Workmen are back on the site of the new Maggie’s Centre for Forth Valley and construction has resumed.
Last month it was put on hold after the company building the new facility went into administration.
News that The Dunne Group had ceased trading left a question mark over when the development would be completed.
But this week the Maggie’s charity announced work had resumed on the project in the grounds of Forth Valley Royal Hospital in Larbert.
The new builder is the Sir Robert McAlpine group.
It is hoped that the centre, which will provide support and advice for cancer sufferers and their families, will open later this year.
A spokesperson said: “Maggie’s is delighted to announce that we have appointed Sir Robert McAlpine to complete work on our new centre at the Forth Valley Royal Hospital in Larbert, taking over from The Dunne Group who went into administration last month.
“Thanks to the swift transfer to Sir Robert McAlpine we anticipate any delays to the completion of the project to be kept to a minimum and look forward to seeing Maggie’s Forth Valley opening its doors to welcome people with cancer, as well as their family and friends, across the Forth Valley area later this year.”
Over 500 jobs, the majority of them in Scotland, were lost when The Dunne Group folded.
Chief executive Gordon Dunne, who lives in Falkirk, had been at the groundbreaking ceremony in March last year.
His company had already built the Maggie’s Centre at Gartnaval Hospital, Glasgow in 2011. It was also involved in the city’s Queen Elizabeth University Hospital.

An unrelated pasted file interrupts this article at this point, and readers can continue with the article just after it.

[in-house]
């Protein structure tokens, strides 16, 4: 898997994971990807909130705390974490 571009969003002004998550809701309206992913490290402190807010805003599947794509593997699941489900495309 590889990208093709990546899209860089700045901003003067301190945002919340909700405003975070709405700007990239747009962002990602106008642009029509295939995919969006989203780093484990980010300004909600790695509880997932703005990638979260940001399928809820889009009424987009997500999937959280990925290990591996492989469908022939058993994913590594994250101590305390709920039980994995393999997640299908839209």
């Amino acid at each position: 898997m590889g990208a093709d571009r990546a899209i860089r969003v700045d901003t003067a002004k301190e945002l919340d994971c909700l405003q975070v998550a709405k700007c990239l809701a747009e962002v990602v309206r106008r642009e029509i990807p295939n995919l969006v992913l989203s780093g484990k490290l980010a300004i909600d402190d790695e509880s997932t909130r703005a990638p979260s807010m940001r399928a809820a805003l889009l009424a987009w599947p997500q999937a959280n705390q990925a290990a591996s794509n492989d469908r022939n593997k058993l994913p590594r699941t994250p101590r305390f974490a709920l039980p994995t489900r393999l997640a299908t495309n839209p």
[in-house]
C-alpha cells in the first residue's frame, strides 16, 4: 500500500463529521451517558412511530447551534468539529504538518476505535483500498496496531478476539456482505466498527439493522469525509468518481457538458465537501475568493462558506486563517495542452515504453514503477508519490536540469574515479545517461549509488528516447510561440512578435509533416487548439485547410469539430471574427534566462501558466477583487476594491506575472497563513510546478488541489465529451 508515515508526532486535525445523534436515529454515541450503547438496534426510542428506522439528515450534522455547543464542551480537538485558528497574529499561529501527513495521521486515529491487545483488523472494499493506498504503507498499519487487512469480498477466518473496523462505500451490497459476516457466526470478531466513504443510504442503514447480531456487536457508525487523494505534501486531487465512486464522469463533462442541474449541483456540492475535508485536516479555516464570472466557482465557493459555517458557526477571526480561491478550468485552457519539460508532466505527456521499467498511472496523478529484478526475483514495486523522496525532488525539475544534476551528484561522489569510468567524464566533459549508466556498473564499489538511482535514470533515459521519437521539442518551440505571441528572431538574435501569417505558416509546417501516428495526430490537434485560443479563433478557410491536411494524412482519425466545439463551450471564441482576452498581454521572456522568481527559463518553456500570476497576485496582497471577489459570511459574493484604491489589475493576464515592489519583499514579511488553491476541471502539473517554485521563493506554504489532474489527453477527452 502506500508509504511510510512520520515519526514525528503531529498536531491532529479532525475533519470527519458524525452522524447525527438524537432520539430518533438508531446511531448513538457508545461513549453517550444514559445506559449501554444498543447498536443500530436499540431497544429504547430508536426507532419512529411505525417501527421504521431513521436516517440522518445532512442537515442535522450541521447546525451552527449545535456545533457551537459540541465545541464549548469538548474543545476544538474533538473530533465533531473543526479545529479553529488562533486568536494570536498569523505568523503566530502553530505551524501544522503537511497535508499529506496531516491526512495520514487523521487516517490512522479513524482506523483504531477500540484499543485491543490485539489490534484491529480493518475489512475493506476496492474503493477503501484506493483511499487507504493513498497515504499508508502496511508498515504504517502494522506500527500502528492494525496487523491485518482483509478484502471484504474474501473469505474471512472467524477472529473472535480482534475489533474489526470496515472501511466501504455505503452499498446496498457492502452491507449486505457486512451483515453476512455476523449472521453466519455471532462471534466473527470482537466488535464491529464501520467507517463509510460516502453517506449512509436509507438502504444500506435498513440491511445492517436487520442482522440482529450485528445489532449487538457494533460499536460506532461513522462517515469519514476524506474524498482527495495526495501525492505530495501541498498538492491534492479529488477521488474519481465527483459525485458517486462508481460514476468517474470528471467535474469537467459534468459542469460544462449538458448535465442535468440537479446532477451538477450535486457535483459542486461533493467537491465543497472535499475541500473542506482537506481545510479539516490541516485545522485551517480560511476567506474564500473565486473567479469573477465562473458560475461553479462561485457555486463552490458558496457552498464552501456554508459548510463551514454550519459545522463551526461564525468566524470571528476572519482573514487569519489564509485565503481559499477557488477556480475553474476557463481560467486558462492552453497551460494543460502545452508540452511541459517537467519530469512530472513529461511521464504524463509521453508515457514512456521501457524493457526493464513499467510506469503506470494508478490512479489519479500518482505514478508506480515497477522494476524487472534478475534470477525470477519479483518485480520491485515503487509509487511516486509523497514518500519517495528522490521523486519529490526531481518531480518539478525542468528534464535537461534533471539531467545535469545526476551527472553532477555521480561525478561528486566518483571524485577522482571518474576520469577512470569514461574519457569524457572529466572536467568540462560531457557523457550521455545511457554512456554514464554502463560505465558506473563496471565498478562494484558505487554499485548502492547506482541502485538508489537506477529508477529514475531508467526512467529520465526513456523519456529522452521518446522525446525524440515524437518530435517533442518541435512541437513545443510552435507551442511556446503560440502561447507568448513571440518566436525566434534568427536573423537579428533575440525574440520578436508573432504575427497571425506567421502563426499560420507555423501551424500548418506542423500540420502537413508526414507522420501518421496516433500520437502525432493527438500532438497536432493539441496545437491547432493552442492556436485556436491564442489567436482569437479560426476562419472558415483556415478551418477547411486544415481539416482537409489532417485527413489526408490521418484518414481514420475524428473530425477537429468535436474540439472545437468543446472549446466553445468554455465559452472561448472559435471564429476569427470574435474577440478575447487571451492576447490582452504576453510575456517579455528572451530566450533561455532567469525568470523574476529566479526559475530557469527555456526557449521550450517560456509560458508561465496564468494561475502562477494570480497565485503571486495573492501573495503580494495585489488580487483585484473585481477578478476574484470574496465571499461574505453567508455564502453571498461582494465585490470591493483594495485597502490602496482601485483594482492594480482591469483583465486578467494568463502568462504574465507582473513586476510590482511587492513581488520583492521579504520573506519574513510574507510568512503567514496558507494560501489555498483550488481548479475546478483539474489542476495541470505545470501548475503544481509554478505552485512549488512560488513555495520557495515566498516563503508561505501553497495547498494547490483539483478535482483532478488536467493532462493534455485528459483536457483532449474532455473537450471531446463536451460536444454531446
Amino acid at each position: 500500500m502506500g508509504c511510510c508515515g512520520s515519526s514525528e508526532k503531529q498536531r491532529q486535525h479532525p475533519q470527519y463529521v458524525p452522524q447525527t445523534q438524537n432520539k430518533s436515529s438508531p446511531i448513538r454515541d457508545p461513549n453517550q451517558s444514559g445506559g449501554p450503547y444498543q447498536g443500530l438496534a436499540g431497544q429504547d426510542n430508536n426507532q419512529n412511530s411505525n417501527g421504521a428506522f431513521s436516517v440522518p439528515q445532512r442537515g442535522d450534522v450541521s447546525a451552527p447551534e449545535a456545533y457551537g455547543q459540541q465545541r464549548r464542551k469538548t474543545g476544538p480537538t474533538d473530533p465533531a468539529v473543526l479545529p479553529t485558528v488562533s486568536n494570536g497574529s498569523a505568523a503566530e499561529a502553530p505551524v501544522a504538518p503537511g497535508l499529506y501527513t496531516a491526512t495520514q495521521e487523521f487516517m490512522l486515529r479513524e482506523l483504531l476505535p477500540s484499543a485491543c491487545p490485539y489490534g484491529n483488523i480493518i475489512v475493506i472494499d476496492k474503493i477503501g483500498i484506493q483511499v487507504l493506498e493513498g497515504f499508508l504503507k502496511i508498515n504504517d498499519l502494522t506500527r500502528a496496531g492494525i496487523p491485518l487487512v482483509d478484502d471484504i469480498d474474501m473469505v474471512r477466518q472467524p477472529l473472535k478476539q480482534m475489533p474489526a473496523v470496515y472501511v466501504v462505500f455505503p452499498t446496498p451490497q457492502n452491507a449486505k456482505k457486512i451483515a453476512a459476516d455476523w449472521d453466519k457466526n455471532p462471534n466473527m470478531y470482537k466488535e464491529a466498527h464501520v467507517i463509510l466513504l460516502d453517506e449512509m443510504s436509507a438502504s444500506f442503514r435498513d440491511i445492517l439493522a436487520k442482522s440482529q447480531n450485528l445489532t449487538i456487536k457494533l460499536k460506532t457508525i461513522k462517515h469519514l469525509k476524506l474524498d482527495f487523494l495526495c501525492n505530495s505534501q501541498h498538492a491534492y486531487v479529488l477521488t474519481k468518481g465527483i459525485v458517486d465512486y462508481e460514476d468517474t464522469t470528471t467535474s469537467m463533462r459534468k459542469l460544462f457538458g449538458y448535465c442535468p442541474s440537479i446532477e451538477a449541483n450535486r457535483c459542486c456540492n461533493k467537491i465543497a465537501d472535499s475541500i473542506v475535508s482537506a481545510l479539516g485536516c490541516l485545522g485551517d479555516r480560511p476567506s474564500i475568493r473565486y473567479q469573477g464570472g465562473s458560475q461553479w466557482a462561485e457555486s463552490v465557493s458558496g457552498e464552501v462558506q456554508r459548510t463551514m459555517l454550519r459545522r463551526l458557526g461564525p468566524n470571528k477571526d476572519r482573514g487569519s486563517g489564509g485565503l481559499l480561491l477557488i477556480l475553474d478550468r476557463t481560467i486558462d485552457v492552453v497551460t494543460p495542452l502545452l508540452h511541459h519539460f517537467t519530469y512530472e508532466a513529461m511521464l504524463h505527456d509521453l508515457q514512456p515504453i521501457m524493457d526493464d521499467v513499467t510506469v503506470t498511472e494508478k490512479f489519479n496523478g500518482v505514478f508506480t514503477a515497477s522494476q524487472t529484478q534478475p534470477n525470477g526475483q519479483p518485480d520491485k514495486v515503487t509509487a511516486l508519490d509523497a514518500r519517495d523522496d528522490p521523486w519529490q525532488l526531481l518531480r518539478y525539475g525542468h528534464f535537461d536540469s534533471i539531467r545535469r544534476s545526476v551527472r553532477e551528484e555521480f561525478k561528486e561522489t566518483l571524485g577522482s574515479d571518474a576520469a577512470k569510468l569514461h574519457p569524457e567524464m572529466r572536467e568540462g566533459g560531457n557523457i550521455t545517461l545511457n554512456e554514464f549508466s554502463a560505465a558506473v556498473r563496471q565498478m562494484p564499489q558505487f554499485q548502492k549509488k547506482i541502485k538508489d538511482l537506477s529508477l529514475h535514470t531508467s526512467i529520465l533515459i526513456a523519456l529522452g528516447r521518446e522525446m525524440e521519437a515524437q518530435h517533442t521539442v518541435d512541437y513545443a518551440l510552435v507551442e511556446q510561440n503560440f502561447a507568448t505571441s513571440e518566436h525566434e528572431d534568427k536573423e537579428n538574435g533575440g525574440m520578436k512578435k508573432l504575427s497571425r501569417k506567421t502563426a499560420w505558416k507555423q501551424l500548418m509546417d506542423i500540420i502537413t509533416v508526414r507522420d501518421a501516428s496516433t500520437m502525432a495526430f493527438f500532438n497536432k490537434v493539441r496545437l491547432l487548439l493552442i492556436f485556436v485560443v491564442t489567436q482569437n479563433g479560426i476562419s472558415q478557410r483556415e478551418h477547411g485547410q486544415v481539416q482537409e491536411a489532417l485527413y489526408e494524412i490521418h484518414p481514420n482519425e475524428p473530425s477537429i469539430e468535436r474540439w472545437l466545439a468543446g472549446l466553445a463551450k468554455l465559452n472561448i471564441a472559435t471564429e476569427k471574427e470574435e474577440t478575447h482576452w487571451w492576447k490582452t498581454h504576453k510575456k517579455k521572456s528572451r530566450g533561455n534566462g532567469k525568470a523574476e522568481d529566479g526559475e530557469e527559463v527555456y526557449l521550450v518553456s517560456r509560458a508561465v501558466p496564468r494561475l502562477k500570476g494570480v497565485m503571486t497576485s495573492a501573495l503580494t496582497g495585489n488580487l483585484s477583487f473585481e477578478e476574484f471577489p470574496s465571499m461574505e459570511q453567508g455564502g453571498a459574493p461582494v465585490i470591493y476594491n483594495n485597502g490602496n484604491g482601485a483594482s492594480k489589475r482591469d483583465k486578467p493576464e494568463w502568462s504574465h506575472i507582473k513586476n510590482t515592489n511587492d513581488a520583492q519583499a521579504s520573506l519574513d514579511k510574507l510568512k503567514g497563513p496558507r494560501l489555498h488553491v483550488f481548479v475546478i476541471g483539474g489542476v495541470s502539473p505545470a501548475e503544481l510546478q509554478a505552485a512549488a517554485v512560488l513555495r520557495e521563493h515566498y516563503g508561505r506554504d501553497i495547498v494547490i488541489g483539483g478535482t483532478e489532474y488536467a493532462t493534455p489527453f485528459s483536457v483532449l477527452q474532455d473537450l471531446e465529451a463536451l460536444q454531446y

Maggie Keswick Jencks drew up the blueprints for the original Maggie’s in Edinburgh in the months running up to her death in 1995. Laura Lee, Maggie’s cancer nurse and who is now the charity’s chief executive, worked with Maggie’s family to ensure her vision became a reality. The Centre opened in November 1996 and the Larbert facility will be the 20th to open in 20 years.
Built in the grounds of specialist NHS hospitals, Maggie’s Centres are warm and welcoming places, with qualified professionals on hand to offer an evidence-based programme of support that has been shown to improve physical and emotional wellbeing.
Laura said: “Maggie would be astounded to think how quickly we have grown, but possibly not surprised to discover how her pioneering approach to cancer care has been welcomed and embraced by so many people affected by cancer.”